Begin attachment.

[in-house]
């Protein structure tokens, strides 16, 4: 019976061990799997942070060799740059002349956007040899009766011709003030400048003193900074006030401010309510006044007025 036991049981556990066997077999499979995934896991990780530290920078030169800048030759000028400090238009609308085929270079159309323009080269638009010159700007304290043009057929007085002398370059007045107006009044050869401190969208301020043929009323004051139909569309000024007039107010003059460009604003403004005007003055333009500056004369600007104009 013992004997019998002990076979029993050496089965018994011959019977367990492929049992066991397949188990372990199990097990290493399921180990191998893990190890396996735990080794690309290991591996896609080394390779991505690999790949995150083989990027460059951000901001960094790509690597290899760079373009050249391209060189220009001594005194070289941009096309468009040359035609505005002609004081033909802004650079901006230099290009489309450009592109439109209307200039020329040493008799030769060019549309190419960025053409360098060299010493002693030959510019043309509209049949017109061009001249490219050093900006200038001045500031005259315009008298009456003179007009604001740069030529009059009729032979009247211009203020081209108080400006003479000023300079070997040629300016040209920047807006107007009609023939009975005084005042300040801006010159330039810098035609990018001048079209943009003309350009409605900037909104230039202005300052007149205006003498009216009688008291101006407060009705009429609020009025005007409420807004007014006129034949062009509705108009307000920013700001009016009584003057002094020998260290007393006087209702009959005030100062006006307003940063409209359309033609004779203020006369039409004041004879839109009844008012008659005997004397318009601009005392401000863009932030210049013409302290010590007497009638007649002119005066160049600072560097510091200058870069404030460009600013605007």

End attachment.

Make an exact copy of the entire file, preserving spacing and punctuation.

[in-house]
């Protein structure tokens, strides 16, 4: 019976061990799997942070060799740059002349956007040899009766011709003030400048003193900074006030401010309510006044007025 036991049981556990066997077999499979995934896991990780530290920078030169800048030759000028400090238009609308085929270079159309323009080269638009010159700007304290043009057929007085002398370059007045107006009044050869401190969208301020043929009323004051139909569309000024007039107010003059460009604003403004005007003055333009500056004369600007104009 013992004997019998002990076979029993050496089965018994011959019977367990492929049992066991397949188990372990199990097990290493399921180990191998893990190890396996735990080794690309290991591996896609080394390779991505690999790949995150083989990027460059951000901001960094790509690597290899760079373009050249391209060189220009001594005194070289941009096309468009040359035609505005002609004081033909802004650079901006230099290009489309450009592109439109209307200039020329040493008799030769060019549309190419960025053409360098060299010493002693030959510019043309509209049949017109061009001249490219050093900006200038001045500031005259315009008298009456003179007009604001740069030529009059009729032979009247211009203020081209108080400006003479000023300079070997040629300016040209920047807006107007009609023939009975005084005042300040801006010159330039810098035609990018001048079209943009003309350009409605900037909104230039202005300052007149205006003498009216009688008291101006407060009705009429609020009025005007409420807004007014006129034949062009509705108009307000920013700001009016009584003057002094020998260290007393006087209702009959005030100062006006307003940063409209359309033609004779203020006369039409004041004879839109009844008012008659005997004397318009601009005392401000863009932030210049013409302290010590007497009638007649002119005066160049600072560097510091200058870069404030460009600013605007």